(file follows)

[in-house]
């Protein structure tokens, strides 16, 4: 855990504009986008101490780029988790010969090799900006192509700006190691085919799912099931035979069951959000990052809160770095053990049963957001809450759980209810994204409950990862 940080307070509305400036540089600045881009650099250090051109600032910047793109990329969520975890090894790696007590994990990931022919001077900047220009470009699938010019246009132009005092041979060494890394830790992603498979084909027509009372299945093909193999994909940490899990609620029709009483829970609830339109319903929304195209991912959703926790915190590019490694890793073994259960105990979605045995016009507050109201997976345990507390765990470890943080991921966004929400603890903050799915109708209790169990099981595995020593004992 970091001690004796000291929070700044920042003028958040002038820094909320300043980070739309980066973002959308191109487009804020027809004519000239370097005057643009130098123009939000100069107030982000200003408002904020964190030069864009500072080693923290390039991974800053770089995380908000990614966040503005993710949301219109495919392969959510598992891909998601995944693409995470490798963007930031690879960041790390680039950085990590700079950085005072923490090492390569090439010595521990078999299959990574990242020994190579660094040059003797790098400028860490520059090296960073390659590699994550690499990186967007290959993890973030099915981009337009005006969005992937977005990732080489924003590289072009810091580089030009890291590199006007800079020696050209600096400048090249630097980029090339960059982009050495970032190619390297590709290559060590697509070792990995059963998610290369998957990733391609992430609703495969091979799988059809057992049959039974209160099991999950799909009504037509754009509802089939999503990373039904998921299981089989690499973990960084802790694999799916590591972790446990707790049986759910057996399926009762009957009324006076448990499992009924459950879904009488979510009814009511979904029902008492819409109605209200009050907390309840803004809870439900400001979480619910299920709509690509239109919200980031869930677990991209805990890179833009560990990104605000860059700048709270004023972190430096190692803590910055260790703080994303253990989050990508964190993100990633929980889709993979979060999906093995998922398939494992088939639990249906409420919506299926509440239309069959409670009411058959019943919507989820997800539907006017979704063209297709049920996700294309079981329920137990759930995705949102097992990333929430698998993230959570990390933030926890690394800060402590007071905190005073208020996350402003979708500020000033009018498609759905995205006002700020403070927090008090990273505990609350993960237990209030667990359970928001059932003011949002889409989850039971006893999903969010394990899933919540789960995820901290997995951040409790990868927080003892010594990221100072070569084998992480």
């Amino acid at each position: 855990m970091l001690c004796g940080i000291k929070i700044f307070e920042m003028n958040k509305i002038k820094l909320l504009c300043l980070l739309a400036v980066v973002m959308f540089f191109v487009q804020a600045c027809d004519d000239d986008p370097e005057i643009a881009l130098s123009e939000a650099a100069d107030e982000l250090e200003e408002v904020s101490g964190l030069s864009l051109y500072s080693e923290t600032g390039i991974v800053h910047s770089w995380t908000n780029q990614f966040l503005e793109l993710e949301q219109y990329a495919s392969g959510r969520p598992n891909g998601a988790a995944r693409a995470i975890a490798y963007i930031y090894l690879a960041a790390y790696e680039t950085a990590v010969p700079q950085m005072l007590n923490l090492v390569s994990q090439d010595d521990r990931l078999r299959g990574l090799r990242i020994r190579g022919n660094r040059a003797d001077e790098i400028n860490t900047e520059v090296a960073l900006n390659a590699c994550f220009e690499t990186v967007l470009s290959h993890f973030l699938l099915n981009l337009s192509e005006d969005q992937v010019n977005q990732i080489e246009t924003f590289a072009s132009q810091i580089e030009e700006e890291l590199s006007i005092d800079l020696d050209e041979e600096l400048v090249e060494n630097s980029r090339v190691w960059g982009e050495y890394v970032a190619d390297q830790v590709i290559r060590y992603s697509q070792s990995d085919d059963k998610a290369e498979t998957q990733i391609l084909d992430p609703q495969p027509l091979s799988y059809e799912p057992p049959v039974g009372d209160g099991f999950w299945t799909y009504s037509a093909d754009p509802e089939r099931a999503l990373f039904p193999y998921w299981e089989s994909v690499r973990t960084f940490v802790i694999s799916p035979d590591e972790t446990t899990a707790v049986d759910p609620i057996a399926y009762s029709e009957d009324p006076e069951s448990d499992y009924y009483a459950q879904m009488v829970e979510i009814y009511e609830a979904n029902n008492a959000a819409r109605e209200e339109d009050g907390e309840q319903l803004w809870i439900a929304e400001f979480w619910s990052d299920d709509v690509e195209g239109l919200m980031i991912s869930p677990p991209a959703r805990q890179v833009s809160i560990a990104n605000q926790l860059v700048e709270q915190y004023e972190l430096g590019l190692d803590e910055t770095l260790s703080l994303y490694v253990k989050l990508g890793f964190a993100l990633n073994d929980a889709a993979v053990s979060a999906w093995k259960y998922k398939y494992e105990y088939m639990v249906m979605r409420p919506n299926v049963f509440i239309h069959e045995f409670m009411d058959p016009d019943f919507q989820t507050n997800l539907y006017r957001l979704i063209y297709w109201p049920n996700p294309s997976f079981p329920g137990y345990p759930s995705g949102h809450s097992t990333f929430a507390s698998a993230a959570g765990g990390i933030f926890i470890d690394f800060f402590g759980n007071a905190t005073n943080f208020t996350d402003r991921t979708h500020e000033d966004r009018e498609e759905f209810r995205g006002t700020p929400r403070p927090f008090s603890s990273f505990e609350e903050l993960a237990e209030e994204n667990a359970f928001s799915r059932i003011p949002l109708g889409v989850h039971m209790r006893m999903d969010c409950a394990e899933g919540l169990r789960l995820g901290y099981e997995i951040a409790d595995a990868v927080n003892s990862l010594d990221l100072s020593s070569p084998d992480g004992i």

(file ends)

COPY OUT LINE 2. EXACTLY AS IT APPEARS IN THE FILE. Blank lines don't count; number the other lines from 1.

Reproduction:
């Protein structure tokens, strides 16, 4: 855990504009986008101490780029988790010969090799900006192509700006190691085919799912099931035979069951959000990052809160770095053990049963957001809450759980209810994204409950990862 940080307070509305400036540089600045881009650099250090051109600032910047793109990329969520975890090894790696007590994990990931022919001077900047220009470009699938010019246009132009005092041979060494890394830790992603498979084909027509009372299945093909193999994909940490899990609620029709009483829970609830339109319903929304195209991912959703926790915190590019490694890793073994259960105990979605045995016009507050109201997976345990507390765990470890943080991921966004929400603890903050799915109708209790169990099981595995020593004992 970091001690004796000291929070700044920042003028958040002038820094909320300043980070739309980066973002959308191109487009804020027809004519000239370097005057643009130098123009939000100069107030982000200003408002904020964190030069864009500072080693923290390039991974800053770089995380908000990614966040503005993710949301219109495919392969959510598992891909998601995944693409995470490798963007930031690879960041790390680039950085990590700079950085005072923490090492390569090439010595521990078999299959990574990242020994190579660094040059003797790098400028860490520059090296960073390659590699994550690499990186967007290959993890973030099915981009337009005006969005992937977005990732080489924003590289072009810091580089030009890291590199006007800079020696050209600096400048090249630097980029090339960059982009050495970032190619390297590709290559060590697509070792990995059963998610290369998957990733391609992430609703495969091979799988059809057992049959039974209160099991999950799909009504037509754009509802089939999503990373039904998921299981089989690499973990960084802790694999799916590591972790446990707790049986759910057996399926009762009957009324006076448990499992009924459950879904009488979510009814009511979904029902008492819409109605209200009050907390309840803004809870439900400001979480619910299920709509690509239109919200980031869930677990991209805990890179833009560990990104605000860059700048709270004023972190430096190692803590910055260790703080994303253990989050990508964190993100990633929980889709993979979060999906093995998922398939494992088939639990249906409420919506299926509440239309069959409670009411058959019943919507989820997800539907006017979704063209297709049920996700294309079981329920137990759930995705949102097992990333929430698998993230959570990390933030926890690394800060402590007071905190005073208020996350402003979708500020000033009018498609759905995205006002700020403070927090008090990273505990609350993960237990209030667990359970928001059932003011949002889409989850039971006893999903969010394990899933919540789960995820901290997995951040409790990868927080003892010594990221100072070569084998992480």